The long-term goal of our research is to define the role of protein tyrosine kinase-regulated transcription and translation networks activated by growth factor, chemokine and adhesion receptors in the regulation of cell polarity, growth, survival, differentiation, adhesion, and migration during cancer metastasis and the response to tissue injury. We have a long-standing research interest on the role of protein tyrosine phosphorylation in tumorigenesis. We employ novel animal models to investigate the role of tyrosine kinase signaling networks required for tumor metastasis as well as the regeneration response following lung injury. In particular, we are dissecting the pathways that modulate the crosstalk between multiple cell types during tumor metastasis and lung injury/regeneration. Disrupting these “intercellular conversations” is expected to generate new targets for therapeutic intervention. Specifically, we focus on the role of the ABL family of tyrosine kinases, ABL1 and ABL2, in diverse cellular processes leading to changes in cell morphology, motility, invasion, adhesion, as well as cell growth and survival. Among the research areas currently being pursued in our laboratory are defining the mechanisms that regulate the cross-talk between brain metastatic cancer cells and associated cells in the brain tumor microenvironment. ABL kinases promote metastasis of lung cancer cells to the brain and other organs. Inactivation of ABL kinases suppresses lung cancer cell metastasis and ABL kinases are required for expression of pro-metastasis genes in lung cancer cells. High-level expression of ABL1, ABL2 and a subset of ABL-dependent target genes correlates with shortened survival of lung adenocarcinoma patients. ABL-mediated activation of transcription factors including TAZ and HSF1 promotes lung cancer metastasis to the brain. Treatment with ABL allosteric inhibitors impairs expression of TAZ- and HSF1-dependent target genes, and markedly decreases metastasis. ABL-specific allosteric inhibitors might be effective to treat metastatic lung cancer with an activated ABL pathway signature. More recently, we found that ABL kinases are activated by hypoxia, and that hypoxic induction of the Hypoxia-inducible factor 1-alpha (HIF-1α) and downstream targets were decreased by ABL inactivation. We found that ABL kinase activity protects HIF-1α from proteasome-mediated degradation during hypoxia and identified CPSF1 as an E3-ligase antagonizing the expression of the oncogenic HIF-1α transcription factor.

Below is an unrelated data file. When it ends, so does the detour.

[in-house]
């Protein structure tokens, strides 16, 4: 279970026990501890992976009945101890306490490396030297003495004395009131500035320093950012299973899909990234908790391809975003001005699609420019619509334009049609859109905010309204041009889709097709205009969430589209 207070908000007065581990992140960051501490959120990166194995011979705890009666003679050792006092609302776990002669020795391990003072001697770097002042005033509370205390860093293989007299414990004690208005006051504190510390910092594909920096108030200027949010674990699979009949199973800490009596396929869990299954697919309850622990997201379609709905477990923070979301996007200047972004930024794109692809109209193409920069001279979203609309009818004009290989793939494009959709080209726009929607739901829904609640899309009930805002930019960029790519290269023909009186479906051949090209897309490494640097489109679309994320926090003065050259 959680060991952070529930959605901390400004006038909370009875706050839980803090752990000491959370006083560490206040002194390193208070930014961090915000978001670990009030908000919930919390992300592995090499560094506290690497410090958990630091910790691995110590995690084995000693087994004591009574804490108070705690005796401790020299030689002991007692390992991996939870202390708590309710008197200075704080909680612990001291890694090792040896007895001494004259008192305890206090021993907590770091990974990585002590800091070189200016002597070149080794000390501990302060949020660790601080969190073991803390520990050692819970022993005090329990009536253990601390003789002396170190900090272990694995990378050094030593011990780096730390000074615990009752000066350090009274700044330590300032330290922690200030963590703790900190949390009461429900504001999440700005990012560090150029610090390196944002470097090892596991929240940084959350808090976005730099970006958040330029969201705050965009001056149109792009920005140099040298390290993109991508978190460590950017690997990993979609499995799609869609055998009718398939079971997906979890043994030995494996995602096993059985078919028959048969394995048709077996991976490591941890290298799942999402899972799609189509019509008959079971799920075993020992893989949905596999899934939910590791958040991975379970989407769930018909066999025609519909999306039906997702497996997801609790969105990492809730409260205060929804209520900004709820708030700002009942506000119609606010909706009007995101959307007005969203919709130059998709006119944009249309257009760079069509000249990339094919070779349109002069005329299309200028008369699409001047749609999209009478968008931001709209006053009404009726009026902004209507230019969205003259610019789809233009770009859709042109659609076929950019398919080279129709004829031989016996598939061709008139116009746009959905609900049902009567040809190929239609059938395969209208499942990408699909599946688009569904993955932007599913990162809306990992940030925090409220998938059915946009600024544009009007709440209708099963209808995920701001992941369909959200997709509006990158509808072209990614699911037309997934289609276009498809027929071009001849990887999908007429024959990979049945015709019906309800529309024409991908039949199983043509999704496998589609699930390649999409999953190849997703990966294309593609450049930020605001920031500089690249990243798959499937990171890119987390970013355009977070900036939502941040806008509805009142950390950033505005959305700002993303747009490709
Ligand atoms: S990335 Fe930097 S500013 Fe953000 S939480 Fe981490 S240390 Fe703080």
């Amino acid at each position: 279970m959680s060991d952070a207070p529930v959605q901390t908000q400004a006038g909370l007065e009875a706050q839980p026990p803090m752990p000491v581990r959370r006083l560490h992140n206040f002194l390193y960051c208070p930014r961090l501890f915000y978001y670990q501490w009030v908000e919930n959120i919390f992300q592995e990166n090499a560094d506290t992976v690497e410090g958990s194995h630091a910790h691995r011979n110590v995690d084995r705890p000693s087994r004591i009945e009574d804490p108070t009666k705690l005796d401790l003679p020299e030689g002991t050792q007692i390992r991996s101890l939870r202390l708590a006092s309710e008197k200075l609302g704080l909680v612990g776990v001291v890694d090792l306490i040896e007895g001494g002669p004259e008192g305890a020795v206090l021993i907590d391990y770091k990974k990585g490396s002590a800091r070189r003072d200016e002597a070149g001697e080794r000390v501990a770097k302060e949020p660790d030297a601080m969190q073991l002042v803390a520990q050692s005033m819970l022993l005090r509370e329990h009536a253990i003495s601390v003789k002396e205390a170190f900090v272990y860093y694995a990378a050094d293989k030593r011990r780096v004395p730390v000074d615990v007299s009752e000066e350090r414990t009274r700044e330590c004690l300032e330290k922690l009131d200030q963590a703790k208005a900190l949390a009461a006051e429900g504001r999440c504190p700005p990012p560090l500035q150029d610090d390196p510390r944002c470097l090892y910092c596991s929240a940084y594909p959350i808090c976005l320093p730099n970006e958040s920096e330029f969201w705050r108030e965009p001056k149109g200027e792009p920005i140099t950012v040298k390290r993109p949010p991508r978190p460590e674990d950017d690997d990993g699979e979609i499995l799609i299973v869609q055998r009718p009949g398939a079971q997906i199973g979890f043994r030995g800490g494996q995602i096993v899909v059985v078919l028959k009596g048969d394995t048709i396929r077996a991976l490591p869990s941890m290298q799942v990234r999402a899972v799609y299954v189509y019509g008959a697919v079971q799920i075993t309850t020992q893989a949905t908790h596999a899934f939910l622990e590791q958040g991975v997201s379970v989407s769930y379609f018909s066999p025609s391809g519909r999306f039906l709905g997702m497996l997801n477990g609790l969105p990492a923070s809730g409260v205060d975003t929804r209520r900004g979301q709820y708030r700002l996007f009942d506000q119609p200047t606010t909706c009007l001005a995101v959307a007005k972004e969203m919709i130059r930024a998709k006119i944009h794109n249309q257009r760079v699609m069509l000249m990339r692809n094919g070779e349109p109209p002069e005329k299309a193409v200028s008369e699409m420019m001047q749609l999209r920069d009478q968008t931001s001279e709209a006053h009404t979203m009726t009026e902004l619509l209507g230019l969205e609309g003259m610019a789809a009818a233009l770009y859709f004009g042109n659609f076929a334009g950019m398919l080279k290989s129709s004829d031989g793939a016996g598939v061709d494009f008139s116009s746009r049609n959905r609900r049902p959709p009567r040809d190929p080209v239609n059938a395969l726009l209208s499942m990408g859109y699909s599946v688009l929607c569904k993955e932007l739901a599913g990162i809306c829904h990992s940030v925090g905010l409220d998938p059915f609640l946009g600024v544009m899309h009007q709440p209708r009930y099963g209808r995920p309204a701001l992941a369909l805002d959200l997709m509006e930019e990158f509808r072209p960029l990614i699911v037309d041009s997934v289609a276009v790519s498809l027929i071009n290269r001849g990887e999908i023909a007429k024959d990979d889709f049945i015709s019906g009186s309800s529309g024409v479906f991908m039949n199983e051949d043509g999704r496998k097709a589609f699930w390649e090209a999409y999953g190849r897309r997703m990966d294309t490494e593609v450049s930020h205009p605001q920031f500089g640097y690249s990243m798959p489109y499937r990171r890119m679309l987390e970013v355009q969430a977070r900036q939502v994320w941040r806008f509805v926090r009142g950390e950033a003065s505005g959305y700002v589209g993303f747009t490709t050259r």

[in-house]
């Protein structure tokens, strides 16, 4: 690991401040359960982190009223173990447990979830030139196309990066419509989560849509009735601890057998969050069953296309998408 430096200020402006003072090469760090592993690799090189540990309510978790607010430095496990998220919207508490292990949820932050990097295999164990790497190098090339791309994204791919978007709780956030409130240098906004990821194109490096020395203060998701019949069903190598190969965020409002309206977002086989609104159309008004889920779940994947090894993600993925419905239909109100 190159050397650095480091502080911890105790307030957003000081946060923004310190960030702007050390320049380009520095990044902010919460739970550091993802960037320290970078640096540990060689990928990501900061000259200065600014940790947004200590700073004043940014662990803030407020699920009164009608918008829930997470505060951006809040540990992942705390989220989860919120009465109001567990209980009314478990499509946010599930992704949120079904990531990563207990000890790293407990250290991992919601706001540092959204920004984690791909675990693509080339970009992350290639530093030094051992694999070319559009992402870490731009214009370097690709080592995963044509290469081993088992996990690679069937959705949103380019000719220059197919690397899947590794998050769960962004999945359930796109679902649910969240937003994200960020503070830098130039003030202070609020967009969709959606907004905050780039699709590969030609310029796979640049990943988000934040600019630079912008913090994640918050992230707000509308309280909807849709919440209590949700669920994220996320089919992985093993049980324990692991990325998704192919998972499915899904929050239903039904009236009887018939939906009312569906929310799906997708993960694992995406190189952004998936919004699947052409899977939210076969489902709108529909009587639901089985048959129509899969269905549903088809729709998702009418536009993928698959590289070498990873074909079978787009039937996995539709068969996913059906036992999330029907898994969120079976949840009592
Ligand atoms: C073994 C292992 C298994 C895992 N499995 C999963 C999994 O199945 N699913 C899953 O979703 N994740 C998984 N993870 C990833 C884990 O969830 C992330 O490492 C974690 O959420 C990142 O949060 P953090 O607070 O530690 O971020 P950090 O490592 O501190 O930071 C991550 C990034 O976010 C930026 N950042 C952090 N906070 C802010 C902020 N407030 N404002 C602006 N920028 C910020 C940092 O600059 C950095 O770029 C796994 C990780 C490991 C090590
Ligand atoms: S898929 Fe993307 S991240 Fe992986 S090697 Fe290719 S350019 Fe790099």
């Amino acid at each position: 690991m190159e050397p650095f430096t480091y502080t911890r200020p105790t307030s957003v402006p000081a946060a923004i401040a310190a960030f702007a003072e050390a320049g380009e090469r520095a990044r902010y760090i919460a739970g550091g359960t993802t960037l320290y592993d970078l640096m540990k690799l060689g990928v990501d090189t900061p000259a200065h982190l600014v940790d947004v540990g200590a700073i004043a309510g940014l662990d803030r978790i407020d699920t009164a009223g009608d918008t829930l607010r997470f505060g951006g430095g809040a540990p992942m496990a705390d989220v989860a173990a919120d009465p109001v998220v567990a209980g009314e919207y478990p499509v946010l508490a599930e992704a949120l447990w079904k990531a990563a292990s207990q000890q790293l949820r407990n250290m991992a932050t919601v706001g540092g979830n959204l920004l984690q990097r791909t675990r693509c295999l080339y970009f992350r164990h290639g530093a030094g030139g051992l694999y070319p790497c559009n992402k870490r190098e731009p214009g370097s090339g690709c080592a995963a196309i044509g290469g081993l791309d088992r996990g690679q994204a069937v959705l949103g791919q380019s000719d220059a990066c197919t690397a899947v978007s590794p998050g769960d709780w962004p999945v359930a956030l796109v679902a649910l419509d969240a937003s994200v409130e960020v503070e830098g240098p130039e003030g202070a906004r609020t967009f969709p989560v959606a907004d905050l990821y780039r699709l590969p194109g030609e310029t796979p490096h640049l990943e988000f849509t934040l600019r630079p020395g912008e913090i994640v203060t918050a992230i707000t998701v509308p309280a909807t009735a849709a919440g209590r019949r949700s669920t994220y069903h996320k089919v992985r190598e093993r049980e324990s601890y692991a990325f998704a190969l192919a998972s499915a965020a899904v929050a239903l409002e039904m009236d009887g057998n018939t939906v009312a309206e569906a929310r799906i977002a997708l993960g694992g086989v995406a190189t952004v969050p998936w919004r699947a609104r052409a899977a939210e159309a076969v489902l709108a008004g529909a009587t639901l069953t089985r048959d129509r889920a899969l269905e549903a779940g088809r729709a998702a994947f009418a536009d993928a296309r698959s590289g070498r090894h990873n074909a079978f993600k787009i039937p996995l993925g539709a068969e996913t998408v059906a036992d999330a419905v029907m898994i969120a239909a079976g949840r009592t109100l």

Advanced breast cancer is associated with metastasis to multiple organs, including brain and bone. We are interrogating the role of ABL tyrosine kinases in the colonization and outgrowth of metastatic breast cancer cells by activating transcriptional and translational programs. Human epidermal growth factor receptor 2-positive (HER2/ERBB2) breast cancer patients often present with brain metastasis. HER2-targeted therapies have not been successful to treat brain metastases in part due to poor blood-brain barrier (BBB) penetrance and emergence of resistance. We found that treatment of preclinical mouse models with ABL kinase allosteric inhibitors improves overall animal survival and impairs HER2+ brain metastatic outgrowth in vivo. Mechanistically, ABL kinases phosphorylate the RNA binding protein Y-box-binding protein 1 (YB-1). ABL kinase inhibition disrupts binding of YB-1 to the ERBB2 mRNA and impairs translation, leading to a profound decrease in HER2 protein levels. Notably, loss of YB-1 inhibits brain metastatic outgrowth and impairs expression of a subset of ABL-dependent brain metastatic targets. These data support a role for ABL kinases in the translational regulation of brain metastatic targets through YB-1 and offer a therapeutic target for HER2+ brain metastasis patients. Ongoing studies employ state of the art technologies (single-cell RNA-seq and Spatial Transcriptomics) to define the transcriptional landscape of distinct brain metastases types, and surrounding non-tumor cells brain tumor microenvironment. The ultimate goal of our studies is to develop novel therapies for the treatment of metastatic solid tumors by targeting not only cancer cells but also associated stromal cells in the tumor microenvironment.